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Brooke & Vicki Rawlins

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Hey, it’s me, mom Vicki!

I grew up surrounded by creative women! My mother (Brooke’s grandmother) had a natural talent when it came to interior design, and any plant or flower she touched seemed to be more beautiful and healthy after she tended to it. She was a professional floral designer while I was growing up, and at the age of 82, is still showing her photography in gallery shows. In April of last year,, we participated in our first mother-daughter gallery show, it was a wonderful experience!

 Brooke & Vicki Rawlins Sister Golden

I can’t remember wanting to ever do anything else but be an artist! In some ways, that was easy—I didn’t have to figure out what I would do when I grew up! But, it also came with the nagging internal question, “How will I ever make any money?” So, while going to school for fine art, I took on other jobs to supplement my income to make do. I worked as a graphic designer, part-time illustrator and was even a personal trainer for many years living in downtown Chicago. By the time Brooke was born, in 1989, I had finally settled into art full-time. I love to explore different mediums, so back then I worked a lot with textiles—creating and selling hand-painted fabric and handmade jewelry out of specialty boutiques in the city. Living in the Chicago area was great for making relationships with the city’s top designers which led to commissioned work as a muralist and colorist. Staging homes for shows or for sale happened to be a perk of the job too!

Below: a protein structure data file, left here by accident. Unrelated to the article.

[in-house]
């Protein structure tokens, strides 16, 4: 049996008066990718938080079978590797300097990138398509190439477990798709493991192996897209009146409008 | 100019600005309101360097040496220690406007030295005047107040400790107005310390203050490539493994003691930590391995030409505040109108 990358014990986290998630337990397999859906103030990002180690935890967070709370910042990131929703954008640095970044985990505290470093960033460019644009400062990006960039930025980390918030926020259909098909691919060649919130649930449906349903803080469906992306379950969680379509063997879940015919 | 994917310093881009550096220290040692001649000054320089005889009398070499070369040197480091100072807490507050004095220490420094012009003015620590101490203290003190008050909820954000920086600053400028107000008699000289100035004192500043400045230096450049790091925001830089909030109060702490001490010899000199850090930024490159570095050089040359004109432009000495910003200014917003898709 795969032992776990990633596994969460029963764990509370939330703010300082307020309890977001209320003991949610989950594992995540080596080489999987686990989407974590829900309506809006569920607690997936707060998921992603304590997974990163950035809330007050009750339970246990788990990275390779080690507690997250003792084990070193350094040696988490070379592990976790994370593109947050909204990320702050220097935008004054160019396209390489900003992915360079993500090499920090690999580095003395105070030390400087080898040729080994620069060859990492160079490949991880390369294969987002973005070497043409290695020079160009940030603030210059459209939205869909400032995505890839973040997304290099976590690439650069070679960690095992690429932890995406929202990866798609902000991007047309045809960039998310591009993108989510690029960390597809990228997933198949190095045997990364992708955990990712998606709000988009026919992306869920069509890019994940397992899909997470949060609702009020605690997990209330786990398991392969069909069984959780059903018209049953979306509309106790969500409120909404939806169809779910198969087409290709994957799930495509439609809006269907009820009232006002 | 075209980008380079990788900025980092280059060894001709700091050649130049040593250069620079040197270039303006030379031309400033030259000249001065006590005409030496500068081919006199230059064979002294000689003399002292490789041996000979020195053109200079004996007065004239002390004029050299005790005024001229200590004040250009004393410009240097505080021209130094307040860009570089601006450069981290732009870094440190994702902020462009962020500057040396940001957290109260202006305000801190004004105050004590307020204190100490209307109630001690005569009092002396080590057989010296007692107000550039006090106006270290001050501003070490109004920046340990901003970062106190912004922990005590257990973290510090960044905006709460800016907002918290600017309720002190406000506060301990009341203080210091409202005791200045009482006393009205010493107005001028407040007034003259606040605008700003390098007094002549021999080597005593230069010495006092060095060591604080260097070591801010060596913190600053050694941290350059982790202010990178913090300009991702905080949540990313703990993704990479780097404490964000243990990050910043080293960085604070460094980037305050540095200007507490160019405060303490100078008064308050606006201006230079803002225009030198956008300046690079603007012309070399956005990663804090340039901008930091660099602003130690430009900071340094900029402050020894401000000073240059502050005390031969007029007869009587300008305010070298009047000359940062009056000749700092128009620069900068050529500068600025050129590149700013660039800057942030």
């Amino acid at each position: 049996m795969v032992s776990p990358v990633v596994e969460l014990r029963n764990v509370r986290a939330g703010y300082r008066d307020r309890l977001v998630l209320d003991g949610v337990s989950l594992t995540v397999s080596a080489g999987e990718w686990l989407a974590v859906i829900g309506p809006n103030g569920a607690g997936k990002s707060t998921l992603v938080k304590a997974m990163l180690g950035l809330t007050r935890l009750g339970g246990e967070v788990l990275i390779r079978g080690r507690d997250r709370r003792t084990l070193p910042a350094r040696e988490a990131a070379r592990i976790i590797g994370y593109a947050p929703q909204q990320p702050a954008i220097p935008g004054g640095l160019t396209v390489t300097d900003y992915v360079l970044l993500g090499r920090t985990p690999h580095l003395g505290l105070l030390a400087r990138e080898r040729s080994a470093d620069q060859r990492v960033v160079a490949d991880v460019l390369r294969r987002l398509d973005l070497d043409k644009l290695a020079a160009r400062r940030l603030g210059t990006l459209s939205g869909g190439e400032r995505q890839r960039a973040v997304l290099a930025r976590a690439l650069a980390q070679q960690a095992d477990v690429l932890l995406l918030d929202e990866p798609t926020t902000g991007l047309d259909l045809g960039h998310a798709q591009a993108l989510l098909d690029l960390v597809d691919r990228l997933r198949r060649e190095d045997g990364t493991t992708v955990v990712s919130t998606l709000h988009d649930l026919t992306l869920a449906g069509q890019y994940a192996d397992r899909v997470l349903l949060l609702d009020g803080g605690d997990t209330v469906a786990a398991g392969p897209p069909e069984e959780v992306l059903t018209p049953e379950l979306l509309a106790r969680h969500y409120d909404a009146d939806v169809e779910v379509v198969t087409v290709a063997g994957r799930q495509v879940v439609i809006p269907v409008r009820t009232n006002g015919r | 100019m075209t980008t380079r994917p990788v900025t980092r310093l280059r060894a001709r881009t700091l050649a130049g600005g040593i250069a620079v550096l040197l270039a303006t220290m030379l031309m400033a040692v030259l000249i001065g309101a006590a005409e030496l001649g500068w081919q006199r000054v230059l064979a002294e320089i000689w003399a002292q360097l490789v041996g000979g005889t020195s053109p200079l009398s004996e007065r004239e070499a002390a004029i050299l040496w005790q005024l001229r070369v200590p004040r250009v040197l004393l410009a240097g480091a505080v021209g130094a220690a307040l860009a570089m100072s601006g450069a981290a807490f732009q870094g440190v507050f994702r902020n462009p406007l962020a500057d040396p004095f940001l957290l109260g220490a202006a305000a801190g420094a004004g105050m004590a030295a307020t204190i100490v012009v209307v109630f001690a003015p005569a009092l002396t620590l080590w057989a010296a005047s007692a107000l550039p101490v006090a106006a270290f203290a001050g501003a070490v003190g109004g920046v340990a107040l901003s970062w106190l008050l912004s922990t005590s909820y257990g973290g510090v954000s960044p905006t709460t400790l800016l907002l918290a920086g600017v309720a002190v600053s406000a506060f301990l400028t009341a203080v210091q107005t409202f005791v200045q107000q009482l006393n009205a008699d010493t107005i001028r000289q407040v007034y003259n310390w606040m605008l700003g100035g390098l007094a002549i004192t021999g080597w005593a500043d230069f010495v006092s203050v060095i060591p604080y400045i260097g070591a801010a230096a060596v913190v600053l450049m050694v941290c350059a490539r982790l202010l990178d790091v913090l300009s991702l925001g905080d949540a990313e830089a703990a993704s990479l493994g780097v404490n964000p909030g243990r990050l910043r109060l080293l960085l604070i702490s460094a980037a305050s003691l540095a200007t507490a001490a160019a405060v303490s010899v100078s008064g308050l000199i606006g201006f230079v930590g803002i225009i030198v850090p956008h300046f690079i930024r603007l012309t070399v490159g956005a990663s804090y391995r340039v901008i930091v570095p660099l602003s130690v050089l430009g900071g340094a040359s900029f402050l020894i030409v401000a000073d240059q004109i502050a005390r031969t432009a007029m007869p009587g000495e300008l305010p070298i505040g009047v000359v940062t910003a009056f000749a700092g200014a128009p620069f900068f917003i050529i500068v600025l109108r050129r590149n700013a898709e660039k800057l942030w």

Brooke & Vicki Rawlins Sister Golden